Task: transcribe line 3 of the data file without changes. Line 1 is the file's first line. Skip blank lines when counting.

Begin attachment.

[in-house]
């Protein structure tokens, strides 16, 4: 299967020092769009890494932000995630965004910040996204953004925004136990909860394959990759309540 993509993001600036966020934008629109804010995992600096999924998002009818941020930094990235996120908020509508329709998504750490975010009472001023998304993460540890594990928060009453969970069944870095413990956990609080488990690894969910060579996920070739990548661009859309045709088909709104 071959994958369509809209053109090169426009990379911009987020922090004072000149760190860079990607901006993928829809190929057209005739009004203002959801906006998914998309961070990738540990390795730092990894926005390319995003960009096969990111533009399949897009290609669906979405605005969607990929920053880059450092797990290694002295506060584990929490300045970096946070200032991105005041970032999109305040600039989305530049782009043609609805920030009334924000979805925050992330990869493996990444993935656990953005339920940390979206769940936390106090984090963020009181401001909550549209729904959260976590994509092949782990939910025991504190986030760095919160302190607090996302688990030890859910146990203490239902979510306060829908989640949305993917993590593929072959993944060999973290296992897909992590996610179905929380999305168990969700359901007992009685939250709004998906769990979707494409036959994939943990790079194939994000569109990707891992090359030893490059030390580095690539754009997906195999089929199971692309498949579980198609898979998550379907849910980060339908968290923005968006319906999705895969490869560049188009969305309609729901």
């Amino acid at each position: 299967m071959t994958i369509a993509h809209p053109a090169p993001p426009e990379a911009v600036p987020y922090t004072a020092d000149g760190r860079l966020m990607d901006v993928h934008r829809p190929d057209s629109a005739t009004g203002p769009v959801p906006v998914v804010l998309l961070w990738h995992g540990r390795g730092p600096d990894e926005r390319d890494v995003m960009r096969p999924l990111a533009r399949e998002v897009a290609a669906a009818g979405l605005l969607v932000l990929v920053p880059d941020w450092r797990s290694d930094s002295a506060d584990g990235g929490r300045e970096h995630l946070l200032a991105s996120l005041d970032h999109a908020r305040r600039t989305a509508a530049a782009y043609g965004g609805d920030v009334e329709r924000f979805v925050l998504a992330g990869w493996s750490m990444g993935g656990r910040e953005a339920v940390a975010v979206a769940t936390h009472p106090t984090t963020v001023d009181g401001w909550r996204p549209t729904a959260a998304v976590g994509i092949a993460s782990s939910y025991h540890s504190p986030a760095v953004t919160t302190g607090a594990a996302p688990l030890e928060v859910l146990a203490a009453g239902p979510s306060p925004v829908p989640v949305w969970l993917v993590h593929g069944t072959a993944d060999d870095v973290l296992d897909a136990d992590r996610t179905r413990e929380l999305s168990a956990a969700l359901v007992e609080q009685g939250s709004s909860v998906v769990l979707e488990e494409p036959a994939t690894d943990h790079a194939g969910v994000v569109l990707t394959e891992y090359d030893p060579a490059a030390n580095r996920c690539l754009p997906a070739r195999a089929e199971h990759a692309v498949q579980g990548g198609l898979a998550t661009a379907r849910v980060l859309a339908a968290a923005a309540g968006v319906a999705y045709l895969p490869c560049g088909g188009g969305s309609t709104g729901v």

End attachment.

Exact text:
């Amino acid at each position: 299967m071959t994958i369509a993509h809209p053109a090169p993001p426009e990379a911009v600036p987020y922090t004072a020092d000149g760190r860079l966020m990607d901006v993928h934008r829809p190929d057209s629109a005739t009004g203002p769009v959801p906006v998914v804010l998309l961070w990738h995992g540990r390795g730092p600096d990894e926005r390319d890494v995003m960009r096969p999924l990111a533009r399949e998002v897009a290609a669906a009818g979405l605005l969607v932000l990929v920053p880059d941020w450092r797990s290694d930094s002295a506060d584990g990235g929490r300045e970096h995630l946070l200032a991105s996120l005041d970032h999109a908020r305040r600039t989305a509508a530049a782009y043609g965004g609805d920030v009334e329709r924000f979805v925050l998504a992330g990869w493996s750490m990444g993935g656990r910040e953005a339920v940390a975010v979206a769940t936390h009472p106090t984090t963020v001023d009181g401001w909550r996204p549209t729904a959260a998304v976590g994509i092949a993460s782990s939910y025991h540890s504190p986030a760095v953004t919160t302190g607090a594990a996302p688990l030890e928060v859910l146990a203490a009453g239902p979510s306060p925004v829908p989640v949305w969970l993917v993590h593929g069944t072959a993944d060999d870095v973290l296992d897909a136990d992590r996610t179905r413990e929380l999305s168990a956990a969700l359901v007992e609080q009685g939250s709004s909860v998906v769990l979707e488990e494409p036959a994939t690894d943990h790079a194939g969910v994000v569109l990707t394959e891992y090359d030893p060579a490059a030390n580095r996920c690539l754009p997906a070739r195999a089929e199971h990759a692309v498949q579980g990548g198609l898979a998550t661009a379907r849910v980060l859309a339908a968290a923005a309540g968006v319906a999705y045709l895969p490869c560049g088909g188009g969305s309609t709104g729901v």